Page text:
Prior to the impact of the COVID-19 pandemic, Newfoundland and Labrador already had its share of challenges.
From the highest per-capita provincial debt and the fastest aging population in the country, to declining provincial revenues and an increasing demand on services, the province has significant issues to work on.
In addition to all of this, we must consider the growing impact of the global climate crisis.
This is the impetus for the Harris Centre’s Forecast N.L. initiative, a provincewide engagement and discussion series that asks: How can we recover from the impacts of the pandemic and create economic and social prosperity while mitigating and adapting to climate change?
There has emerged an overwhelming agreement among climate and natural scientists that, if not addressed, current projections for our warming climate will have devastating impacts on our natural, social and economic systems.
For Newfoundland and Labrador – a province sustained by natural resources, with a culture and society that is intricately tied to the land and ocean – the health and well-being of citizens and communities, as well as the strength and survival of major industries, depends on the health of our natural environment.
‘Move us forward’
Dr. Rob Greenwood, director of the Harris Centre and associate vice-president of engagement and external relations, says there is “no doubt” the province’s economy is in crisis mode right now.
But, he says, if we don’t think strategically about all these issues together, the solutions we come up with will only work in the short-term.
“It’s a tough conversation to have, with lots of competing priorities, but the Harris Centre’s mandate is to facilitate informed public dialogue and provide a neutral platform to discuss issues, ideas and solutions,” he said.
“There is no shortage of experts in this province, on all of these issues, and the Harris Centre is well placed to bring those experts together with concerned people of the province, to have an honest discussion, help bring some understanding of all the angles, and hopefully come up with some promising ideas and approaches that can move us forward.”
Moving beyond polarization
The initiative, which is slated to take place over the next year-and-a-half, will incorporate online public speaker forums and panel discussions, as well as various online content, to help unpack issues related to climate, economy and society in Newfoundland and Labrador, all in an effort to move beyond the potential polarization and competition of concerns that can often arise within these topics.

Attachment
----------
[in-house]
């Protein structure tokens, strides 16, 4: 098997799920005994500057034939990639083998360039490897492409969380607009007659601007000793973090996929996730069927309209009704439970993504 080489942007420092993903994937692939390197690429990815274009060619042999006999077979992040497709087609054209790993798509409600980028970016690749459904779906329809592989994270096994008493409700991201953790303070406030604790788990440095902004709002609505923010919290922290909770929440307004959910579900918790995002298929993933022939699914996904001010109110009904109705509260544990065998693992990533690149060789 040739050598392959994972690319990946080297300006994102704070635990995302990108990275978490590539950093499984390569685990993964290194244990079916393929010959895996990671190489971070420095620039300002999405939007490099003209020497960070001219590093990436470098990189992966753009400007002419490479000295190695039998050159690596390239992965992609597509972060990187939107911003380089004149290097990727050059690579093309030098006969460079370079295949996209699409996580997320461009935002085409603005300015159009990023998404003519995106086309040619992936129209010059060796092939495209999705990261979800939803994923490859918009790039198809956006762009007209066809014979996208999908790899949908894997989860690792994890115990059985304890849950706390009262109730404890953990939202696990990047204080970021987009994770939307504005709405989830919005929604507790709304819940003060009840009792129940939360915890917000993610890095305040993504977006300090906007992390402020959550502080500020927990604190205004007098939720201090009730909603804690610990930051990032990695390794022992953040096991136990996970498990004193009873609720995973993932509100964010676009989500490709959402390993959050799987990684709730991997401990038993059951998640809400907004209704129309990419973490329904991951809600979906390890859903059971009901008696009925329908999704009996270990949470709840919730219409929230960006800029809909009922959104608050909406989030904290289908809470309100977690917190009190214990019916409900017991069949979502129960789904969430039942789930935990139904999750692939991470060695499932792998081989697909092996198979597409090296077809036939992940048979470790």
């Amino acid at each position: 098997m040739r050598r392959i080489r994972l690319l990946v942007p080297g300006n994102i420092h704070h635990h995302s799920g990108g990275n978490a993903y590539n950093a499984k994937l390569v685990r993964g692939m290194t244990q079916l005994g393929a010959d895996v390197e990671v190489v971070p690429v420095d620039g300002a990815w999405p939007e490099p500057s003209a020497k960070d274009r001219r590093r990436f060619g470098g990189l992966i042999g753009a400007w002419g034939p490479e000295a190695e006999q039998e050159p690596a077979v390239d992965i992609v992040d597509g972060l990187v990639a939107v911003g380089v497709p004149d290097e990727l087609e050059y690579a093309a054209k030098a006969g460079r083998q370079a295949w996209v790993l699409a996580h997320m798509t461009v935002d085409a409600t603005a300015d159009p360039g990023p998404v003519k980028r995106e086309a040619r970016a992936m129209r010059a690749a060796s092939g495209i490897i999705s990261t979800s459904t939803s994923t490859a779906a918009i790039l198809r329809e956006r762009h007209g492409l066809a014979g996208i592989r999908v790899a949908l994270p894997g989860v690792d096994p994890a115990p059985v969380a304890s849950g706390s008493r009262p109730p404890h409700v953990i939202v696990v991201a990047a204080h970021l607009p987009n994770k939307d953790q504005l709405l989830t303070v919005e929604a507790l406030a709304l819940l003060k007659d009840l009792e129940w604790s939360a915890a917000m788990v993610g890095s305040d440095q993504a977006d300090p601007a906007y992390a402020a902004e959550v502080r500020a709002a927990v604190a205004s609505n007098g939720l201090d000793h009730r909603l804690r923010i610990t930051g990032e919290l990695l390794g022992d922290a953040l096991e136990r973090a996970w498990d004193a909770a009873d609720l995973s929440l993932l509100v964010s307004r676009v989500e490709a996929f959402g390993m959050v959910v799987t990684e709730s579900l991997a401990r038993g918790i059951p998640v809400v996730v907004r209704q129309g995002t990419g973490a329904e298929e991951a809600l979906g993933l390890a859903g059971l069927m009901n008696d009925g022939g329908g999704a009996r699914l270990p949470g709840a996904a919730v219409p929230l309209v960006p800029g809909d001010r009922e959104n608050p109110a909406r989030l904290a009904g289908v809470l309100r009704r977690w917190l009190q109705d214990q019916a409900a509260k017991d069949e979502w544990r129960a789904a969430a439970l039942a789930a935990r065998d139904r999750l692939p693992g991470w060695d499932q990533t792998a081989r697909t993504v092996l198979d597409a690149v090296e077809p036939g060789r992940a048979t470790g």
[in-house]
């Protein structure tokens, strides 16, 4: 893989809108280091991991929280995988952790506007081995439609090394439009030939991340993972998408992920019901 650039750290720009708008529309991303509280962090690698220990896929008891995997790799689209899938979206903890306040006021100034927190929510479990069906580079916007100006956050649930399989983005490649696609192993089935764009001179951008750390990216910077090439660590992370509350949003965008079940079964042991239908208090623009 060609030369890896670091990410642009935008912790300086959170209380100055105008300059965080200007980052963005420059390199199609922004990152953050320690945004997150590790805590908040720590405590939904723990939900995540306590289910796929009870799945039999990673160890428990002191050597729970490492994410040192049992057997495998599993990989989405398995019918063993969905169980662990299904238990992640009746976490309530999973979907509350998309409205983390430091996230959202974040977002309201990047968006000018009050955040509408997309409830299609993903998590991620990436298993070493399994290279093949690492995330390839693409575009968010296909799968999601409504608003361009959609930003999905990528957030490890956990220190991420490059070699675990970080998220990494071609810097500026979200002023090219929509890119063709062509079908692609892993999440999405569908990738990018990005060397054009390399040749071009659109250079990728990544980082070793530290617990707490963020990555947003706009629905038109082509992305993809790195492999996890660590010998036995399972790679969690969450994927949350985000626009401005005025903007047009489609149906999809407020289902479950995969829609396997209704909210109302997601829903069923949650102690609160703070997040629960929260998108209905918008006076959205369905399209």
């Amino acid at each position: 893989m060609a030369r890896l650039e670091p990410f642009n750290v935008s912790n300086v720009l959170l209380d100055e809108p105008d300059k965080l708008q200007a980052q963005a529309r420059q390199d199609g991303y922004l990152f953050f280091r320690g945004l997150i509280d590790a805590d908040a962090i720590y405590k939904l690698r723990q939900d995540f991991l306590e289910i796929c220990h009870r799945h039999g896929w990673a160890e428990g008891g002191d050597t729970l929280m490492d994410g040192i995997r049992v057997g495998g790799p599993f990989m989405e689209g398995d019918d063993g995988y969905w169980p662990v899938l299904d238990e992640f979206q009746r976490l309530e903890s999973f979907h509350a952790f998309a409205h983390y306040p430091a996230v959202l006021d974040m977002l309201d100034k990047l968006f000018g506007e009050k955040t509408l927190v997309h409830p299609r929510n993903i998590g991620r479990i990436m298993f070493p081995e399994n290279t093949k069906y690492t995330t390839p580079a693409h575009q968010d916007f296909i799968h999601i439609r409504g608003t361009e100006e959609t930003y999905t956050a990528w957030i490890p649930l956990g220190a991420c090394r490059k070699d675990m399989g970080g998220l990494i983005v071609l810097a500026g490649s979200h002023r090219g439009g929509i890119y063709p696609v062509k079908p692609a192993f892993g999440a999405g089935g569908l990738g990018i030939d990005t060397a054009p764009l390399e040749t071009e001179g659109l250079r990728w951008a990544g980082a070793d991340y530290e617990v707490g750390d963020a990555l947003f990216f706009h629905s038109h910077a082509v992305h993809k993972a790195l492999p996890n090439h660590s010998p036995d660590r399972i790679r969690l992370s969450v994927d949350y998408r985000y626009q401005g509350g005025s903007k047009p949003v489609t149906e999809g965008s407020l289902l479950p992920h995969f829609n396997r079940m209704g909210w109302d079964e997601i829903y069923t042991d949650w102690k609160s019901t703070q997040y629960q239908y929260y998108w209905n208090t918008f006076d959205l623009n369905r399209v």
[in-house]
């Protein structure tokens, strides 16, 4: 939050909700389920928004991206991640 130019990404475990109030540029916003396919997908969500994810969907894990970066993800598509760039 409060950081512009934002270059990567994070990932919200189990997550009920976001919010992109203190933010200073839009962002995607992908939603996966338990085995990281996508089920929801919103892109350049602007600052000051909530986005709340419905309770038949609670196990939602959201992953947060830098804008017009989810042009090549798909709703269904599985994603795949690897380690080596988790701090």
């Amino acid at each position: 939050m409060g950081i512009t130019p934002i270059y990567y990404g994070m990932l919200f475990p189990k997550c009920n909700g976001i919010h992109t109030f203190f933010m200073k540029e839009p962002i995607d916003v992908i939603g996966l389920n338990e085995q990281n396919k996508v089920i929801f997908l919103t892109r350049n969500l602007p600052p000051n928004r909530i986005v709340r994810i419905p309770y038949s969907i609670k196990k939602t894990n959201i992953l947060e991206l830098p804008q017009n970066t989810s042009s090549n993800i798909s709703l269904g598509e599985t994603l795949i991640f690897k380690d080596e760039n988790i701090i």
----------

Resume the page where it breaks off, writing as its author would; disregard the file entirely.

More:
As part of this series, a steering committee of thoughtful and experienced individuals – co-chaired by Elizabeth Beale, former president, CEO, and chief economist of the Atlantic Provinces Economic Council and board member of the newly formed Canadian Institute for Climate Choices, and Dr. Brad De Young, professor and Bartlett Chair in Oceanography at Memorial – has been put in place to help direct the project, recommending key themes, topics and presenters to be included in the initiative’s programming.
“We need the people of the province look at all the facts, ask questions, challenge the norms and think up some big ideas.”
The steering committee is also responsible for selecting individuals to participate in a citizen forum. The citizen forum is a group of 45 individuals from around the province who will commit to participating in each of the discussion sessions, as well as providing feedback and comments in the online portal.
Dr. Greenwood is reminding the people of this province that 2021 will mark 75 years since the National Convention, where citizens from around Newfoundland and Labrador gathered to “put their heads together” to navigate a way forward for a jurisdiction that was facing an economic crisis.
“While the circumstances look a little different this time around, it’s still a watershed moment where we need people to come together,” he said.
“We can’t just leave this to the experts. Governments respond to what the electorate demands. Businesses respond to what consumers demand. We need the people of the province to look at all the facts, ask questions, challenge the norms and think up some big ideas that could really work, on the ground, in our province.”
‘Don’t need to be an expert’
The Harris Centre recently launched a provincewide invitation to the public to be a part of the project.
“We’re looking for Newfoundlanders and Labradorians from different backgrounds, different regions and different perspectives to participate,” said Cathy Newhook, manager of engagement and communications at the Harris Centre.
“You don’t need to be an expert – we’re looking for people who are simply concerned about the future of the province and who are motivated to listen and share ideas.”
Participants will have the opportunity to learn, discuss and find innovative ways to help the province create economic and social prosperity while mitigating and adapting to climate change.
Members of the citizen forum will be expected to review the online material, watch the (virtual) public sessions and provide comments, ideas and possible solutions via an online discussion forum.
How do I get involved?
Please visit the Harris Centre website for more information on eligibility and the application process.
Applicants will be expected to share some demographic information about themselves, as well as provide some details about why they are interested in joining this important conversation.
The Harris Centre would also like to invite faculty, staff, and graduate students at Memorial who study these topics to submit their name and research to be added to the list of expert resources for the project.
There is also a knowledge mobilization committee for relevant public, private and community organizations to take part.